Tuesday, September 7, 2010

Hope(lessness) and Change

H/T to Corrente for finding an oldie but goodie by Ian Welsh called the Personal Politics of Hopelessness. I'm sure many of our readers can relate:

As I write this I’m eating a sub I bought from across the street. While it was being prepared I chatted with the young woman making it, and she told me about moving from the Canadian Maritimes to Toronto, to, in essence, get a job that pays a little more than minimum wage. Because out in the Maritimes she had trouble getting even that.

I thought to myself that her experience is one that politicians need to have. Many politicians, of course, have never ever had a bad job. They went straight to a good university and from there to a good job or internship. They probably worked hard for it, and think they deserve what they have, never really seeing all the people whose feet were never on that road, who never had the same shot they did.

Then there are a fair number of pols, though less and less every year, who will tell you about the lousy jobs they had as teenagers, or maybe in their early twenties. But in most cases something is different between them and many working class and even middle class folks.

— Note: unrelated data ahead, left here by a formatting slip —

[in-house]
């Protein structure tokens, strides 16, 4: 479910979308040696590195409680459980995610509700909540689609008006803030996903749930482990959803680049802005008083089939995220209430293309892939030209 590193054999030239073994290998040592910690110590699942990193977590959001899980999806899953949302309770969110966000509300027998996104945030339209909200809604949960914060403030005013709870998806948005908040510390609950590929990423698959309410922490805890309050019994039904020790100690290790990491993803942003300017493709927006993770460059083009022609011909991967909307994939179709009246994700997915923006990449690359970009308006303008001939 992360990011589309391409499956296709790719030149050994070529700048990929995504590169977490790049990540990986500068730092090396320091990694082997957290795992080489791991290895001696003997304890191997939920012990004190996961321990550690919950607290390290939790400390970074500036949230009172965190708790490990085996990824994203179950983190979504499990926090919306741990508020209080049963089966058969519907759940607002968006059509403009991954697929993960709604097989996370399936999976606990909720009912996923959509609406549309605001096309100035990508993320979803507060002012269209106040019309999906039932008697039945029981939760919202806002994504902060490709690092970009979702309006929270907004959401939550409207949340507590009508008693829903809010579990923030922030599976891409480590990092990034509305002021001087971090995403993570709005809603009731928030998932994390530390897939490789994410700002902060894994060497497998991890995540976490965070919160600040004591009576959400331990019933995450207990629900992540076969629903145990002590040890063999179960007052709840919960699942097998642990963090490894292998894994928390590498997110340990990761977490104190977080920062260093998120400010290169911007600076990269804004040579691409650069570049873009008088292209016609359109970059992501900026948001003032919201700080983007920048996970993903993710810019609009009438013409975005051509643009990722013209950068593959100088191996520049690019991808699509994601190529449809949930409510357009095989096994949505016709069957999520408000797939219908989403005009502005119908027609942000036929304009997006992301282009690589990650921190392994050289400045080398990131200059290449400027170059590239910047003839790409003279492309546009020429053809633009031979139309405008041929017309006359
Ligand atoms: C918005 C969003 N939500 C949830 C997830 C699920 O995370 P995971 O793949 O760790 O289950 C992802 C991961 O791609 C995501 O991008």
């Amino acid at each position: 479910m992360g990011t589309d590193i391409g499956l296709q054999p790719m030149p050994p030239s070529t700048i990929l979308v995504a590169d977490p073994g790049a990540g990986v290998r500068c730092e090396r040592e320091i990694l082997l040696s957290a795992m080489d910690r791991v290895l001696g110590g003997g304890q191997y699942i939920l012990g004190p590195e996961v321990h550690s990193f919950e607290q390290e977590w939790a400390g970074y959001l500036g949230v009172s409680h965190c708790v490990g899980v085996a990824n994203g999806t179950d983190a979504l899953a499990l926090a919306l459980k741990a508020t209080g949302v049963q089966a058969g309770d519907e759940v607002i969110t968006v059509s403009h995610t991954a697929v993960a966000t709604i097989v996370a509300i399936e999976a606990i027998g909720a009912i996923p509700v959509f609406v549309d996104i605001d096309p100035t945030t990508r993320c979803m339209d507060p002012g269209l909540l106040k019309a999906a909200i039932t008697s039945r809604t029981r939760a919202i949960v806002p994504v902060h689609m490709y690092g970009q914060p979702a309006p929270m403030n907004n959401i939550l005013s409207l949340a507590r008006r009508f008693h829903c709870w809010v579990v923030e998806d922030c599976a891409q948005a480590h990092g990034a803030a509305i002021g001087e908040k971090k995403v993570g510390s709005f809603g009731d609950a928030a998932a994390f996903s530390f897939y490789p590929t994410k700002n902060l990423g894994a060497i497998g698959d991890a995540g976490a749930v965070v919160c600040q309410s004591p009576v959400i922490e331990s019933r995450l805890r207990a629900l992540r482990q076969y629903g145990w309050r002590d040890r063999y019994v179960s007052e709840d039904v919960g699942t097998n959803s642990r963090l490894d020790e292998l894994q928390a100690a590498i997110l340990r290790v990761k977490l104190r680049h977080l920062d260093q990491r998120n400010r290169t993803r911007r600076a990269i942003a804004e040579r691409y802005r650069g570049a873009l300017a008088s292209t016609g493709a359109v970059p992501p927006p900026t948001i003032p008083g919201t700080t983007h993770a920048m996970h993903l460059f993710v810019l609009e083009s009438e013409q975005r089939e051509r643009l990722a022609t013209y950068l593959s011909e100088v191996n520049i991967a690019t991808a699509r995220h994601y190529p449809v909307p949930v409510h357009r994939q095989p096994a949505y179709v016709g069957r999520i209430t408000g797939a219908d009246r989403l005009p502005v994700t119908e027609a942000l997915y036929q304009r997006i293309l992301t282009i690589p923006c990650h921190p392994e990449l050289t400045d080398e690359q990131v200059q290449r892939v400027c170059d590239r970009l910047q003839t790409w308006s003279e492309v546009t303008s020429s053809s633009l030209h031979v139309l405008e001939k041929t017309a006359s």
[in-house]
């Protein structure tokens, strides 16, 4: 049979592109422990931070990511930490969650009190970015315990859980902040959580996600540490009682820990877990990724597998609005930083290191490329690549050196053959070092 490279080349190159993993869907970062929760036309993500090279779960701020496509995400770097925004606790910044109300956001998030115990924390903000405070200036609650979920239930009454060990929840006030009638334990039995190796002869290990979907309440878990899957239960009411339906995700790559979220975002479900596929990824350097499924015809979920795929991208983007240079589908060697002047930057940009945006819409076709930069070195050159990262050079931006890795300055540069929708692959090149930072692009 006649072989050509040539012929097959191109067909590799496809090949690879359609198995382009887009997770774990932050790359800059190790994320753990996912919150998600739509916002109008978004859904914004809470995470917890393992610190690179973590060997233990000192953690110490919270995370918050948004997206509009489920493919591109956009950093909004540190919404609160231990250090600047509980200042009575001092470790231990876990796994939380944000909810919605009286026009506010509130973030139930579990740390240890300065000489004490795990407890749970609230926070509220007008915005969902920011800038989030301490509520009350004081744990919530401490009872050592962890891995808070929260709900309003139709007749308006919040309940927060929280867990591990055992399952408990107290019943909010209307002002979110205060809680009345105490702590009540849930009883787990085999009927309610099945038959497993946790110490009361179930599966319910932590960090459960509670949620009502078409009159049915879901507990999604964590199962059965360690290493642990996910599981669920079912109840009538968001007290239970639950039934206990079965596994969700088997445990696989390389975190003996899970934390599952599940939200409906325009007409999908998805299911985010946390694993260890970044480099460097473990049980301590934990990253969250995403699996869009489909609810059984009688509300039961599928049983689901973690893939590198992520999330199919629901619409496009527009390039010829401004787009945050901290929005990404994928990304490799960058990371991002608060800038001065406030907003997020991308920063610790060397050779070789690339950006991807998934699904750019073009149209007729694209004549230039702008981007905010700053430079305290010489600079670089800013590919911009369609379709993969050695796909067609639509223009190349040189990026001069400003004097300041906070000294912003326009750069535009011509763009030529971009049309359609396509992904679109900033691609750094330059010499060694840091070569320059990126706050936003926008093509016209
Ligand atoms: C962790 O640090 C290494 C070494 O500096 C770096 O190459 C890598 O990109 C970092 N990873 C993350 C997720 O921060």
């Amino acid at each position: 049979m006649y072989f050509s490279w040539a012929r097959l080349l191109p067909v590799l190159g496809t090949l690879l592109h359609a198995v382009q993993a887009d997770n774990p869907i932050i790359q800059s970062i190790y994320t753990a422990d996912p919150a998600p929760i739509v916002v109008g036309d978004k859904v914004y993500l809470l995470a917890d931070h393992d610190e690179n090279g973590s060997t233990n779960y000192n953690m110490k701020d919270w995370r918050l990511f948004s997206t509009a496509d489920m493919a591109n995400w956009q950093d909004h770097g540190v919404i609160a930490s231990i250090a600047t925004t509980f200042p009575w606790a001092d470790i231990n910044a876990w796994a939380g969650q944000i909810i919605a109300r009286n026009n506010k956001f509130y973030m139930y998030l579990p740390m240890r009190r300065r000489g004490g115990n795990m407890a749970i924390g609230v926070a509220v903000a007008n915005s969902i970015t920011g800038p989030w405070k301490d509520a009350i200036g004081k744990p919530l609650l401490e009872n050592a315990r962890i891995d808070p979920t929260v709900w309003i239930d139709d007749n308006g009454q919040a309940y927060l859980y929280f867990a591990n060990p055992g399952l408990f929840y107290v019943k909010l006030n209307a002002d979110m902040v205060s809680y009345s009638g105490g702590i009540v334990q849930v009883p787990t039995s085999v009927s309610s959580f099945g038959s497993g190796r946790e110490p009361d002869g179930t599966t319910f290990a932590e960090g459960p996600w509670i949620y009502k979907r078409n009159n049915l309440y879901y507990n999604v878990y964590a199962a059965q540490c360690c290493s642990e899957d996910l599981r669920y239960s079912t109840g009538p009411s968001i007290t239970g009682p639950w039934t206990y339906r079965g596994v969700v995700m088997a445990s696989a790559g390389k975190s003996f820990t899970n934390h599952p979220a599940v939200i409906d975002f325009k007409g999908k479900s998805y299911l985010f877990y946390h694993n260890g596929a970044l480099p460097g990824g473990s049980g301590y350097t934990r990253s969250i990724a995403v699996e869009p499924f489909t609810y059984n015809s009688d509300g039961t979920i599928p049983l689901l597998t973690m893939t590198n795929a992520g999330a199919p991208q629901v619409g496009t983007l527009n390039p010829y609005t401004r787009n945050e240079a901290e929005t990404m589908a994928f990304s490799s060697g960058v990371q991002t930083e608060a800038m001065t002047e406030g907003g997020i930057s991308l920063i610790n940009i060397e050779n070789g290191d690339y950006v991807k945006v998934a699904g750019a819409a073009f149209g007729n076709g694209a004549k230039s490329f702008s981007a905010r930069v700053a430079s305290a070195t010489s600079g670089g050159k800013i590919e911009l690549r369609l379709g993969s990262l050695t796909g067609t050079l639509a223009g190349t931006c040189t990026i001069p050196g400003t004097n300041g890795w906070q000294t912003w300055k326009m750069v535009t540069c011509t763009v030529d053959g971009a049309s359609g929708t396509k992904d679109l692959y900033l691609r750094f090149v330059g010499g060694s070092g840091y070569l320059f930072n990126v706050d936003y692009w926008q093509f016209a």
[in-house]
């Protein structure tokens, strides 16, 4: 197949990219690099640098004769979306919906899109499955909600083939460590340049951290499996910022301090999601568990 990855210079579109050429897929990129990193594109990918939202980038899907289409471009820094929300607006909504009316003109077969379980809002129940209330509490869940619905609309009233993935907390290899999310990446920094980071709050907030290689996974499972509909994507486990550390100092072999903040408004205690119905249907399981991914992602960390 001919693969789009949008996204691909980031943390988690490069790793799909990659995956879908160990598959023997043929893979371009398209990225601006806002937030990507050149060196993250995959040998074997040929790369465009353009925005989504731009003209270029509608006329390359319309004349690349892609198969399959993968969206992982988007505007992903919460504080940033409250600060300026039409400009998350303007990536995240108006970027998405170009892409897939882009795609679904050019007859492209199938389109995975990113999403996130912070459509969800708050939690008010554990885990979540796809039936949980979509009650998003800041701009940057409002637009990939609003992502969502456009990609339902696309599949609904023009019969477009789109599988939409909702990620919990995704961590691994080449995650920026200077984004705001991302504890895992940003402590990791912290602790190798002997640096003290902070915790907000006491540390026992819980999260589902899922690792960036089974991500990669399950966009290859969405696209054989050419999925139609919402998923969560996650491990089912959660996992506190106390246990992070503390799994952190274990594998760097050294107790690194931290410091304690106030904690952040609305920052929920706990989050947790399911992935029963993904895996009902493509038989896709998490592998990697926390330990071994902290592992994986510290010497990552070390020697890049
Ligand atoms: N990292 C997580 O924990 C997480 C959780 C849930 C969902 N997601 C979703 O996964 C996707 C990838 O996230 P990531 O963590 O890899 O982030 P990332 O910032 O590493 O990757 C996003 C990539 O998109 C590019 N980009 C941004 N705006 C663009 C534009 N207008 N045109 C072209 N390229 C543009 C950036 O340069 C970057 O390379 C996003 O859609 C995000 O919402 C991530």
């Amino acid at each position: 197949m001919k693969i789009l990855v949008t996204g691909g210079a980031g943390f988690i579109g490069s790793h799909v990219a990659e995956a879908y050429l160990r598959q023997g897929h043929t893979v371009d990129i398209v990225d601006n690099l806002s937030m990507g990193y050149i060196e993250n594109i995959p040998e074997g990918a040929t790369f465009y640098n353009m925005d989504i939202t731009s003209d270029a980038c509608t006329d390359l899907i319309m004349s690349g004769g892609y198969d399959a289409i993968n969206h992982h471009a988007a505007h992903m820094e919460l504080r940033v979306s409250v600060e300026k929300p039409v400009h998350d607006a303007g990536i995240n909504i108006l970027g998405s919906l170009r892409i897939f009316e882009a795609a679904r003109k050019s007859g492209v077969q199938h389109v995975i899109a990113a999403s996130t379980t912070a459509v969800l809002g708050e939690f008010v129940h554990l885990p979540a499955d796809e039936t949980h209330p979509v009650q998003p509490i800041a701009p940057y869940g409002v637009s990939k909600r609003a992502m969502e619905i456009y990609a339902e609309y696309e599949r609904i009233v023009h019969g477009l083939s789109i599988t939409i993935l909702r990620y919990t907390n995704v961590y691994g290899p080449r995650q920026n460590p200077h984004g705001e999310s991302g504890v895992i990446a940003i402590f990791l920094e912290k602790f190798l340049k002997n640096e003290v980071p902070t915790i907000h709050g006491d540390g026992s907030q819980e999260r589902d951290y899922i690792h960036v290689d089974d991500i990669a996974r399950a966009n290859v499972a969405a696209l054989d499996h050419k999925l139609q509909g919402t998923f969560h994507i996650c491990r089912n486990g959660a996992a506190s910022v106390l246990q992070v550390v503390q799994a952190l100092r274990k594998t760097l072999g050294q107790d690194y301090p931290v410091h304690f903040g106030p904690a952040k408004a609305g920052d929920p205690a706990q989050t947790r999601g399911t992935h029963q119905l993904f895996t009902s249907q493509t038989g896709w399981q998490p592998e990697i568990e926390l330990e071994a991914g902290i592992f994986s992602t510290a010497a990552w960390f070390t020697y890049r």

They knew they weren’t staying there.

When I was poor and working in lousy jobs I used to look in the mirror and see myself at 50, or 60. I expected to still be working at grindingly hard jobs, being treated badly by bosses (because there is no rule more iron than that the worse you are paid the worse your employer will treat you), and still being paid little more than minimum wage. That was the future I saw for myself.

And when I was on welfare, after having failed to find a job for 6 months, and even being turned down by McDonalds (in the middle of the early nineties recession) I wondered if I’d even ever have a shitty job again. I ate cheap starchy food, turned pasty and put on weight. My clothes ran down. When my glasses broke beyond the point where tape would keep them together I literally had to beg the optometrist to make me his cheapest pair and I’d pay him later. (I eventually did.) My life was a daily grind of humiliation.

And that’s what I expected my life to be.